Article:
Several trans people have come up and shown themselves as public figures, comedians, and now (thankfully) legislative officers in Indonesia. Dorce Gamalama (known as Bunda Dorce) was one of the most memorable ones. She had inspired many queer and trans people to pursue a better future. She is remembered as one of the most memorable celebrities that can joke around without making fun of her own identity as a trans woman.


Bunda Dorce really was a light of inspiration. In their piece, Asmara S. Wigati also features the late public figure as a source of inspiration for the character they portray, titled “Masculin/Feminin”:

A picture of a transmasculine person in front of a mirror putting on lipstick. You can see top surgery scars on the person. In front of the mirror, we see a makeup kit, candles, and a picture of the late Bunda Dorce.
“Masculin/Feminin” by Asmara S. Wigati.

This piece is about the joy of transmasculine femininity, something that’s very personal to me as a feminine-presenting transmasculine person.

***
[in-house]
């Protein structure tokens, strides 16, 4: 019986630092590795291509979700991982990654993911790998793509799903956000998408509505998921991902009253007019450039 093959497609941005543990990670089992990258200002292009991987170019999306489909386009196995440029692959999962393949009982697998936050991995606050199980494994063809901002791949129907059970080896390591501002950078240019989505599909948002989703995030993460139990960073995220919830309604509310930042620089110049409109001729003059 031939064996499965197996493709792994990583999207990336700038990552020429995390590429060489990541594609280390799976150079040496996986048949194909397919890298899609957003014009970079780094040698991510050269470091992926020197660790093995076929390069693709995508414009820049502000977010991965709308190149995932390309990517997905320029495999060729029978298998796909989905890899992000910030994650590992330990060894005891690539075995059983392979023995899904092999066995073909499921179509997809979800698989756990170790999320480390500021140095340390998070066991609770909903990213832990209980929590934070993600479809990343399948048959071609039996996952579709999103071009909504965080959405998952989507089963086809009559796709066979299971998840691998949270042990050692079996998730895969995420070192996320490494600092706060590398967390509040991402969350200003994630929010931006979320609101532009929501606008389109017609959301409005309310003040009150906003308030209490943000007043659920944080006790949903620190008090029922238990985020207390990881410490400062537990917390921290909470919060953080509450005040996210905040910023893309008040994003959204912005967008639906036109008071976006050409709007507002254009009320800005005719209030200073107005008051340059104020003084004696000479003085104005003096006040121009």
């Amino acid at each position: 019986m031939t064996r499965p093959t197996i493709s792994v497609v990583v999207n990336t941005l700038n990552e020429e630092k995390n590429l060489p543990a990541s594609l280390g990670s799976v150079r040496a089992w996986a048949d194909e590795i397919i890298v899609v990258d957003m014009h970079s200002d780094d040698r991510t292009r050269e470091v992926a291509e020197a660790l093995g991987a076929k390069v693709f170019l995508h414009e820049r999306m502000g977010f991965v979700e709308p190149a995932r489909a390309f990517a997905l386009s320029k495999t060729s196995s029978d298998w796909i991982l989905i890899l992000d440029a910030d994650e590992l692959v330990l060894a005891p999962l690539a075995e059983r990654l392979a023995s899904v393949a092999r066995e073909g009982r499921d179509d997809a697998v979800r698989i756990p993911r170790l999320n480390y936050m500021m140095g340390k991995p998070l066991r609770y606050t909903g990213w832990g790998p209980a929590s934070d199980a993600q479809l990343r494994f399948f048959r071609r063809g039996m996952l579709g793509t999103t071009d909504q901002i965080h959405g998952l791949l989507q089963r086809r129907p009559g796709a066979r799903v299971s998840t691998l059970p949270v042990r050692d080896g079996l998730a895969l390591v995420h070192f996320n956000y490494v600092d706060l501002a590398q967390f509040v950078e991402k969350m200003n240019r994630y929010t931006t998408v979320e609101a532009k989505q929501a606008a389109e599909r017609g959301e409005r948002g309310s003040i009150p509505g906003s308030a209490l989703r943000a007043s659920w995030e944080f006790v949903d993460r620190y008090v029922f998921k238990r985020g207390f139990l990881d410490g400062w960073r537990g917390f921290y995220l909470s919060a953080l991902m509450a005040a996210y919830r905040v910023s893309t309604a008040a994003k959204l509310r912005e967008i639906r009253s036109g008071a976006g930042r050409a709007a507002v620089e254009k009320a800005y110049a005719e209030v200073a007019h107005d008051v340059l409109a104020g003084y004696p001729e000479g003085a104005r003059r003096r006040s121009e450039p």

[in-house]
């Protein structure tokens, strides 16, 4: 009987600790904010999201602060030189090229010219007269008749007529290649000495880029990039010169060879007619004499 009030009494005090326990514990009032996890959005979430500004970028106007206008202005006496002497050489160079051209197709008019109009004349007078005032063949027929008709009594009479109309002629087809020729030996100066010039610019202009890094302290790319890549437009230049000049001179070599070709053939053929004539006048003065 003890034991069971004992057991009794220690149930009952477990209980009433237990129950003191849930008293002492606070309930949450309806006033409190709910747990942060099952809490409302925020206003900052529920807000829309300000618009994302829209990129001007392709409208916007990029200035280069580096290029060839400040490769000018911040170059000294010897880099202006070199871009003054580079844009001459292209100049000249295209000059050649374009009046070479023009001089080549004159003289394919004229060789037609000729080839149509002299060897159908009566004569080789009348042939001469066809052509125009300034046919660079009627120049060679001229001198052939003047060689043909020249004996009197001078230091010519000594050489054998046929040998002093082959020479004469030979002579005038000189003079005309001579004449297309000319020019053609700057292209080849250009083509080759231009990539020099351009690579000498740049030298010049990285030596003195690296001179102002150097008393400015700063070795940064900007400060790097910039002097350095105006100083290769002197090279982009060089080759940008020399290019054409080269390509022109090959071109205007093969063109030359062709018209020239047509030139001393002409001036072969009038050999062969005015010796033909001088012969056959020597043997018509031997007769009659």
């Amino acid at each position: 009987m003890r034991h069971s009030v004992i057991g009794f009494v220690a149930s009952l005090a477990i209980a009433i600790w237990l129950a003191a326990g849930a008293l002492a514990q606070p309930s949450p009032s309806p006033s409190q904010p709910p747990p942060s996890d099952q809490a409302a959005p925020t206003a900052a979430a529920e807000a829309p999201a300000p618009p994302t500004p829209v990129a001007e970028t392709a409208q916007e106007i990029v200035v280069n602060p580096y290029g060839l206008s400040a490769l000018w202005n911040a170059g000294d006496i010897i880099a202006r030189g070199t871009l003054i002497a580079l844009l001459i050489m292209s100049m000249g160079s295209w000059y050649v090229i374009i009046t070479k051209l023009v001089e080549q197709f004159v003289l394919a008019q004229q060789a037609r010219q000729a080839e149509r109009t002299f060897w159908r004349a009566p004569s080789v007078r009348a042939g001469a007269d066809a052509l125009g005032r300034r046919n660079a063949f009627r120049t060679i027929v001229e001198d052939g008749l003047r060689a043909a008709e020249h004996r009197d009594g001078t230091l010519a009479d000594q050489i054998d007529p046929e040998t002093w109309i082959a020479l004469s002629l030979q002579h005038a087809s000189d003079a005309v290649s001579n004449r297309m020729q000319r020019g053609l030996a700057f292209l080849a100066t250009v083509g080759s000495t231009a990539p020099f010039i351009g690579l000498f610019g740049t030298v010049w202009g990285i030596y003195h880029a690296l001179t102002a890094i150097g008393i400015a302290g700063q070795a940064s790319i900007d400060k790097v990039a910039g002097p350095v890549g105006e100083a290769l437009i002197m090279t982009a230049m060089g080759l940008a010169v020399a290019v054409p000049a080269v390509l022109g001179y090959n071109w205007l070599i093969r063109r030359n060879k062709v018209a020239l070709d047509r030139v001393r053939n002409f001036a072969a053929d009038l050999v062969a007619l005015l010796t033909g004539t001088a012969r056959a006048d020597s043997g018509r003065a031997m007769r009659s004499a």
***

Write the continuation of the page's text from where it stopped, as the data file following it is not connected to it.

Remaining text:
Asmara S. Wigati

Asmara’s piece manages to convey the complexity and weight of the gender experience as something profoundly intimate, yet at the same time, hint at the existence of a collective experience where each of us can draw energy from the struggles and visibility of other trans people. Meanwhile, Jes and Cin Wibowo lean heavily into this collective experience in their piece titled “Remembrance”, juxtaposing various moments of queer joy with a sombre reflection, a lit candle:

A picture of a person holding a candle as three panels of various gender-nonconforming people appear in the background. The entire picture is painted in the trans colour palette.
“Remembrance” by Jes & Cin Wibowo.

And that’s what it’s all about, isn’t it? That intersection of the most personal that connects to the most universal, that combination of joy and wistfulness, an experience both historically situated but also eternal, having always existed despite oppression and denial. That, I believe, is what we can all reflect on during this Transgender Day of Remembrance.